We all have aspirations about where we want to work after college. Many people dream of working for a non-profit or taking over their families business. I unfortunately have never been interested in these specific fields and have always found finance as a fascinating subject. The biggest issue with finance is that the industry is extremely corrupt. You can blame it on the types of people that are recruited into the industry or the culture within the banks. These banks were the architects of the 2007 financial crisis and were motivated by huge bonuses and salary increases. I would like to think that I would have acted differently if I had been working for one of these firms but the reality of it is that the system probably would have coerced me into taking part in the fraudulent activity.
One of the biggest players in the financial crisis was J.P. Morgan Chase, who happens to be the company that I will be working for this summer. I feel torn between wanting to make excuses for the company and stating the fact that they were a corrupt organization that took advantage of innocent people. Either way you look at it, I find it saddening to hear from employees speak about the fraud occurring from the lowest level employees to the CEO Jamie Dimon. One key employee that has been speaking out about some of the issues that occurred inside the company is Alayne Fleischmann. She worked at Chase as a transaction manager, which meant that she was supposed to ensure that the mortgages that were being packaged together as mortgage-backed securities were not subprime mortgages. During 2006 she was given the task of investigating if a package of loans from GreenPoint had quality loans. What she found was that the $900 million dollar mortgage-backed security had a bunch of terrible quality loans that had been formerly been rejected by J.P. Morgan. She voiced concern about the package but the Managing Director specifically told her that her research was incorrect. Fleischmann and a couple of other analysts who voiced concern were then given more and more work until they began to change their opinion of the loans sold from GreenPoint. This continued to happen and lead to the billion of dollars of losses suffered during the financial crisis of 2007.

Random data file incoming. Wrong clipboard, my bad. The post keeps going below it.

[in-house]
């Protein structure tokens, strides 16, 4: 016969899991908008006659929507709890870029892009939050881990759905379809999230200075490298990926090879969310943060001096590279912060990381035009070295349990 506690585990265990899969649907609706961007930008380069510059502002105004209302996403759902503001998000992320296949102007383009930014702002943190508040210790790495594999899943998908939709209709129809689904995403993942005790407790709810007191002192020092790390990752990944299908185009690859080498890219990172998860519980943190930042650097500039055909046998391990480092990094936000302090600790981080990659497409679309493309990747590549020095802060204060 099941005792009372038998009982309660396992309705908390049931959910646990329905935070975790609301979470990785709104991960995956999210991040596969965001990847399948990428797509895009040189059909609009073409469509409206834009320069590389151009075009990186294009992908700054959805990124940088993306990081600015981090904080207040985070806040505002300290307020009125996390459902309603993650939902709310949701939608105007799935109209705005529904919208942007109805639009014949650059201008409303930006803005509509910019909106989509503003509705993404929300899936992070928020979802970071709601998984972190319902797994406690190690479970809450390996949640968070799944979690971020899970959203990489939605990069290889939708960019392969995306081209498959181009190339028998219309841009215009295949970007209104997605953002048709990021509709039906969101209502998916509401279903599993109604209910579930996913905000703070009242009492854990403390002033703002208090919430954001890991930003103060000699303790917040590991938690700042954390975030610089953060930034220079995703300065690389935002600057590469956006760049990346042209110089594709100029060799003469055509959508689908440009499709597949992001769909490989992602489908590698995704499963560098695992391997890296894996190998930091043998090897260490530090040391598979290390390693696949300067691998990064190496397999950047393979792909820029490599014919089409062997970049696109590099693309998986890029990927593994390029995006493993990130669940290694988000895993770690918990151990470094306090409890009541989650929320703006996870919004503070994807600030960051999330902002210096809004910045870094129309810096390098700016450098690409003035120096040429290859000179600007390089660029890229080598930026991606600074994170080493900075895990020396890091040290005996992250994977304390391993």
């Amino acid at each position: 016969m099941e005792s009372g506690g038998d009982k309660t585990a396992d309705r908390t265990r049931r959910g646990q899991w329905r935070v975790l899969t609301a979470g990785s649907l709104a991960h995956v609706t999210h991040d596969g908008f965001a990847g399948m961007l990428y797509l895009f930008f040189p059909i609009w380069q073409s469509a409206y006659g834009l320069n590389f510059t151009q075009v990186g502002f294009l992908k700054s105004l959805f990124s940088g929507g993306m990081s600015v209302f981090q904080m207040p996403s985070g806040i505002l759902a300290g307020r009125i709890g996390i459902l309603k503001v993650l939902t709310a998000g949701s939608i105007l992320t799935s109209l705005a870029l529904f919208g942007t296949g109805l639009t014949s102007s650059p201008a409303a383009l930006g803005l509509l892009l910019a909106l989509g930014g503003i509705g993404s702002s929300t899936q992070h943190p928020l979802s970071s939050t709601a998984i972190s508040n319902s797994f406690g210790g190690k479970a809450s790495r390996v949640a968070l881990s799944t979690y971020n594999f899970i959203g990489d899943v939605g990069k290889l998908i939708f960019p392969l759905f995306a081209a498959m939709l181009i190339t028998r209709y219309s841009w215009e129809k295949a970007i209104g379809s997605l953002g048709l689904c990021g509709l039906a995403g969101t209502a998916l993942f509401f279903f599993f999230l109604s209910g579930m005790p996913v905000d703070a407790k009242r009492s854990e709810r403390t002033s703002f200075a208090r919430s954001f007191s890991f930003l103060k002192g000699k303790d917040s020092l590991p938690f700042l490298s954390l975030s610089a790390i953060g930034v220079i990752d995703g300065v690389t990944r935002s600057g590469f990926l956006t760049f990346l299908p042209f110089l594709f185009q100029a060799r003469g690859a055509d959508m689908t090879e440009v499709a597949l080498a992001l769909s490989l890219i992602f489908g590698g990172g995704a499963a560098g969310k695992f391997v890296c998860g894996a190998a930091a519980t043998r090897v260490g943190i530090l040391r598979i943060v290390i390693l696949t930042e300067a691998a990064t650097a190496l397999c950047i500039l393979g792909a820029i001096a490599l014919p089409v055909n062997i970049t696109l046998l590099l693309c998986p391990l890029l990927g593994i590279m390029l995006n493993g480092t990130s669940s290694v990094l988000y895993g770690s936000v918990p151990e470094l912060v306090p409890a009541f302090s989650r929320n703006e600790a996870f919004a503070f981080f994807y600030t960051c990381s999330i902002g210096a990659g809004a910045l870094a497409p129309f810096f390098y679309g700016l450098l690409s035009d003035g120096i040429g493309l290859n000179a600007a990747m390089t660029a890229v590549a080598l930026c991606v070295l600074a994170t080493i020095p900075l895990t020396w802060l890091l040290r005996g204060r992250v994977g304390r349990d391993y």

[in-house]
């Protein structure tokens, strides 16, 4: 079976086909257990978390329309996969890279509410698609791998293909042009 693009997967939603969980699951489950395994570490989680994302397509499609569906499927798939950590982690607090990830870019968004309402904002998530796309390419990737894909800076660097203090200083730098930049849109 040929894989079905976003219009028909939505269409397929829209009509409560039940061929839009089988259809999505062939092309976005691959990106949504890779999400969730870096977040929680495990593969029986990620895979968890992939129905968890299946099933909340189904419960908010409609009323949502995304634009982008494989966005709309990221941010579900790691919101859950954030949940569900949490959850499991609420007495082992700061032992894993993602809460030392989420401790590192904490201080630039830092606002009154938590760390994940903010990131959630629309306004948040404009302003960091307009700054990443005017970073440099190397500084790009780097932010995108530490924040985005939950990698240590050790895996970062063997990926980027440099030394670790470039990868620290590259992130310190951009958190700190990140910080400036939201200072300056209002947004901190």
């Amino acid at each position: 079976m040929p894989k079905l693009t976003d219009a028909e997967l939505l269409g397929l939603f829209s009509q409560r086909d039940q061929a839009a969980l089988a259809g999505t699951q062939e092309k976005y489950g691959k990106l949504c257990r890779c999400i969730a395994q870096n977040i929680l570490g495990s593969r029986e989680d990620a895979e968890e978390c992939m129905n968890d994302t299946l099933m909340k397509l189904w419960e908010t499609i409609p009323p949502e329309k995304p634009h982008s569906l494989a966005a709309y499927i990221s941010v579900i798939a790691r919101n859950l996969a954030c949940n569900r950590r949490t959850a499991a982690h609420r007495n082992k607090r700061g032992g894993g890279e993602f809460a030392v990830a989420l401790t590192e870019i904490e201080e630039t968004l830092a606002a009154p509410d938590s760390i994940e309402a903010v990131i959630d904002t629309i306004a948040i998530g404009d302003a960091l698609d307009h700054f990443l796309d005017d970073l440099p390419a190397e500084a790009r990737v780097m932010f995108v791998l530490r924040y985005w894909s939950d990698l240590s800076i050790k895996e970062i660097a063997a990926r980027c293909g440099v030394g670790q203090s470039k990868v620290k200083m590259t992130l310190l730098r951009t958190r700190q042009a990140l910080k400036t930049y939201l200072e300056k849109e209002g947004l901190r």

The SEC and the Department of the Justice never dealt with this fraud that may seem obvious to the general public. Instead the DOJ used the knowledge of the banks wrongdoing as a bargaining chip to make J.P. Morgan Chase pay over $9 billion dollars of penalties. This was touted as a win for the Justice system because it was the largest white-collar settlement ever. In reality J.P. Morgan Chase, specifically the CEO Jamie Dimon celebrated the payout. Before the financial crisis they made billions more of profit than what they had to pay out. Even the shareholders were happy with the settlement because the stock price for J.P. Morgan Chase rose six percent after the announcement, increasing the market capitalization of the company by $12 billion dollars. Furthermore, Jamie Dimon’s salary was raised by 74 percent. If this doesn’t show you that the banks were the winners, I don’t know what will.
I am hoping that I will be surprised this summer by the large culture change, but I think that the reality is that banks will wait out the financial crisis woes until they can find another way to take advantage of the general public. I can’t truthfully say that I will not work in finance because of this bad stigma surrounding the industry. But what I would like to believe is that the best way to change a company is from within. Even though you may view this as a very convenient solution with the largest benefit to me, I would like to argue that I can and will make a change. I may only be an analyst when I begin working there, but hopefully someday I will be high enough up within the company to make a cultural change.
Illustration by Victor Juhasz